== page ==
This is how it works; you mix up one bottle of water and baking soda for cleansing I think I finally settled on a ratio of about one cup of water to one tablespoon of baking soda. Then you get your hair wet in the shower and rub this mixture into your scalp and out to the ends of your hair. You give it a few seconds to break down the oil then you rinse it out. I have relatively short hair and I can say if you stop with this step it will resemble an S.O.S. pad and you will never ever get a comb through it again as long as you live. Thus follows the vinegar.
The vinegar rinse is supposed to condition and detangle the hair and it does, to some extent, but what all the blogs and tutorials I read glossed over is the fact that your shower will smell like salad dressing and your hair, while not stinky as long as it remains dry and at a normal temperature, will immediately begin to smell like five day old socks as soon as you get caught in the rain or begin to sweat. Also if you do not get the ratio of vinegar to water exactly right for your hair it is a beast to rinse out and instantly gives you dirty-looking locks. Not to mention if you blow dry the smell will choke a dog at twenty paces.
I spend a lot of my time at home with animals that do not care what I smell like and with children who are too young to express their concern about my personal hygiene but poor Fred does have to sleep in the same bed as me, and on Sundays we go to church and our church family is a super huggie bunch and all I could think was someone was going to hug me and promptly puke down my back.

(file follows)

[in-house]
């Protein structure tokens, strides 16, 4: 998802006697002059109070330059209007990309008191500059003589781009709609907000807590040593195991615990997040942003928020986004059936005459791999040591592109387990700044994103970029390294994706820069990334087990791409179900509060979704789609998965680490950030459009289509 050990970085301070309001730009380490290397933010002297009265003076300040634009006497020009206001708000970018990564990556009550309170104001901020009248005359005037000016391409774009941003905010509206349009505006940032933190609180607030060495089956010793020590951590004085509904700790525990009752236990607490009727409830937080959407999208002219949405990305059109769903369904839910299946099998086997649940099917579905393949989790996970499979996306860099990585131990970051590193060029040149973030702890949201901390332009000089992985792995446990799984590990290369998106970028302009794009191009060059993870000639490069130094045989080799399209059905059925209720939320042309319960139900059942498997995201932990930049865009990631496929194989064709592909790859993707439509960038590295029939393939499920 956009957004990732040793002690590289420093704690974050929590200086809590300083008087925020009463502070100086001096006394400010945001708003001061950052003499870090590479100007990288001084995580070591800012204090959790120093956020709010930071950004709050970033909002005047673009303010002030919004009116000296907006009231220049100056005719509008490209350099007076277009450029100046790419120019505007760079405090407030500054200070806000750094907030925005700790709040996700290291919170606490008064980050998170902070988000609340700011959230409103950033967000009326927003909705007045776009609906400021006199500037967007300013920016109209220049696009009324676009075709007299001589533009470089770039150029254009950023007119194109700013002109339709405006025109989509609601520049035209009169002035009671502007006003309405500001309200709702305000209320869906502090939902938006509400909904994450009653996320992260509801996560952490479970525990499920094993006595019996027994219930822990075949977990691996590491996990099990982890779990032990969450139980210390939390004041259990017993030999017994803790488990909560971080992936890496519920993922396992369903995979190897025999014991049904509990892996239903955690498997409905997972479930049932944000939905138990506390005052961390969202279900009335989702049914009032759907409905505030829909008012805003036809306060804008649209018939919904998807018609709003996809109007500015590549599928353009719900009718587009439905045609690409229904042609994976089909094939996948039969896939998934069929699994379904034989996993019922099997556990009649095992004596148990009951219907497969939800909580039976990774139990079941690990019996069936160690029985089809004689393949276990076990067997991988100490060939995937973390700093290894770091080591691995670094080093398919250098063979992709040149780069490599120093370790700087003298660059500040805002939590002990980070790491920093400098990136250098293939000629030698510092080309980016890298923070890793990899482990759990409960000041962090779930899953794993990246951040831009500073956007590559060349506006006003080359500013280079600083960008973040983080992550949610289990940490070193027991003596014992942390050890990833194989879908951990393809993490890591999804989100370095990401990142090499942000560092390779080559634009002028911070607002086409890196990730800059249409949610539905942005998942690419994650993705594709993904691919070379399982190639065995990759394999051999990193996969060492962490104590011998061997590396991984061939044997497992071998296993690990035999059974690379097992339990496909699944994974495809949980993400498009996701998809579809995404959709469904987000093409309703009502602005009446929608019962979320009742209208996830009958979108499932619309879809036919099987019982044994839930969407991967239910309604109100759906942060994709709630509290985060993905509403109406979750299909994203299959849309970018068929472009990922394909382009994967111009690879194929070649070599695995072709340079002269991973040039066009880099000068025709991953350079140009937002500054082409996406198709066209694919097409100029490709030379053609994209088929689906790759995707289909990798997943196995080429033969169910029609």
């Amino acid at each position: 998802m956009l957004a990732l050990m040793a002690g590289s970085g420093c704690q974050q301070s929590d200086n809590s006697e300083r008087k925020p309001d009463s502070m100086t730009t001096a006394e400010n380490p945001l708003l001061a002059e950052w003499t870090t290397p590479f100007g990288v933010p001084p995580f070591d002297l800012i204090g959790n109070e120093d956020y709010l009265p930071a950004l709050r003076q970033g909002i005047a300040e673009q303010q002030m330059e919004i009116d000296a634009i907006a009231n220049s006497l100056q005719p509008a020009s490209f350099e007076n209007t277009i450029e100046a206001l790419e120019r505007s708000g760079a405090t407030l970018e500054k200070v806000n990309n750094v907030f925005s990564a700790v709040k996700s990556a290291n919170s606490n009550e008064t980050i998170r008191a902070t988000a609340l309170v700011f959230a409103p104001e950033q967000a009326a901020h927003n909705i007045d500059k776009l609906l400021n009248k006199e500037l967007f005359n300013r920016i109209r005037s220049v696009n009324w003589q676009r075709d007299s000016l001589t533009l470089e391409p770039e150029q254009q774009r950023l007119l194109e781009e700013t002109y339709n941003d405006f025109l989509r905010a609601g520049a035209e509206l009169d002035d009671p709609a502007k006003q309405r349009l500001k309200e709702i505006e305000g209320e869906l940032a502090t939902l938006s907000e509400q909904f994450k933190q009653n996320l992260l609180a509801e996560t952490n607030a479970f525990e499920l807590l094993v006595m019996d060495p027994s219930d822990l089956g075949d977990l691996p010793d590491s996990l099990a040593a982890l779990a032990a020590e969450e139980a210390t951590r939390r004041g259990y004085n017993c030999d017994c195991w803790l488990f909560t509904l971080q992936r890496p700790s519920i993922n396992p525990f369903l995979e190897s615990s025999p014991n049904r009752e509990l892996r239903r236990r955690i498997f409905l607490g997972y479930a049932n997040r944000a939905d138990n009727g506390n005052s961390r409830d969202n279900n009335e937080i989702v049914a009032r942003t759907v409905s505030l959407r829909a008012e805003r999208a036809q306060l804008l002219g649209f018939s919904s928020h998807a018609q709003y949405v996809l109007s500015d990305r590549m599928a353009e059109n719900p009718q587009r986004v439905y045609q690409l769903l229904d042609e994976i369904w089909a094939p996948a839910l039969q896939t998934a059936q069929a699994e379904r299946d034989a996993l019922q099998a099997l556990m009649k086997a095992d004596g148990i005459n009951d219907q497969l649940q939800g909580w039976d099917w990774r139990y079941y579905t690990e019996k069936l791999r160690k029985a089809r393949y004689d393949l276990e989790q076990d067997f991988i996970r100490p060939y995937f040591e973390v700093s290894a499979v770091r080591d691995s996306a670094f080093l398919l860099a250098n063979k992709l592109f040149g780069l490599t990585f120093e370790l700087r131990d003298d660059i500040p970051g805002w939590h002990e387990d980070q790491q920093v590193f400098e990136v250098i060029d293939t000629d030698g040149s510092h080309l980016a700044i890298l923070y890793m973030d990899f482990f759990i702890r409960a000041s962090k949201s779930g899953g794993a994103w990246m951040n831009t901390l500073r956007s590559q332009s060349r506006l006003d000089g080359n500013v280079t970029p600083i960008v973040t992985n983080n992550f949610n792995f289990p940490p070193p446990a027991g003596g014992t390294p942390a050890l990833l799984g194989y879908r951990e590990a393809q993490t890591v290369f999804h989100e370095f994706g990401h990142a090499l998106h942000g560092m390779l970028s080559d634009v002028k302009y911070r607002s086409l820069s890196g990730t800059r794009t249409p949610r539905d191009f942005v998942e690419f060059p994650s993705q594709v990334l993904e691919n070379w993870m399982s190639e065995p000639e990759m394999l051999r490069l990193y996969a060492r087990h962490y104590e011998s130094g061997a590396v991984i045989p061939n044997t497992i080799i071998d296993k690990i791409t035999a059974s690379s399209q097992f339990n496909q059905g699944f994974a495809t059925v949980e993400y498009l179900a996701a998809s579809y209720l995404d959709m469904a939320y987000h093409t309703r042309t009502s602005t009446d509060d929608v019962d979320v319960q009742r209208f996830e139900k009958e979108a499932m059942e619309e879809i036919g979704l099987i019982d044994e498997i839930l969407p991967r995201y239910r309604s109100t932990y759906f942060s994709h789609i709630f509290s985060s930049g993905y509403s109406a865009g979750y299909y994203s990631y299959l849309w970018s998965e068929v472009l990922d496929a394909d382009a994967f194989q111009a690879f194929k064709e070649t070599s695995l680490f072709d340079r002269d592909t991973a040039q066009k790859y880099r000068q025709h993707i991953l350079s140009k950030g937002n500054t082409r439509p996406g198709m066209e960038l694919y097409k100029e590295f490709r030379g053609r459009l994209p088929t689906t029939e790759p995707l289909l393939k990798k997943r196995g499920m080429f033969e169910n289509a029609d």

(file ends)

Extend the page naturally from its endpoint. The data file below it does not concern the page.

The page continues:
GROSS. I am sorry. It is gross. I want to make as much of my own skin and hair care as possible but this is gross. I used apple cider vinegar which I love to cook with but I do not want to smell like it any more than I want to smell like a garlic clove or a green pepper. I committed to the program for two months and over that time I became so paranoid I was afraid to hug people at church I was sure they thought “Ewh, does Autumn ever wash her hair?!” I may have stuck with it if it had provided the glorious hair of a Panteen commercial (which is what people all over the internet swore to) but it did not. I had gross smelling hair and it looked terrible. The ends split, it was unmanageable and constantly looked dirty so back to the drawing board.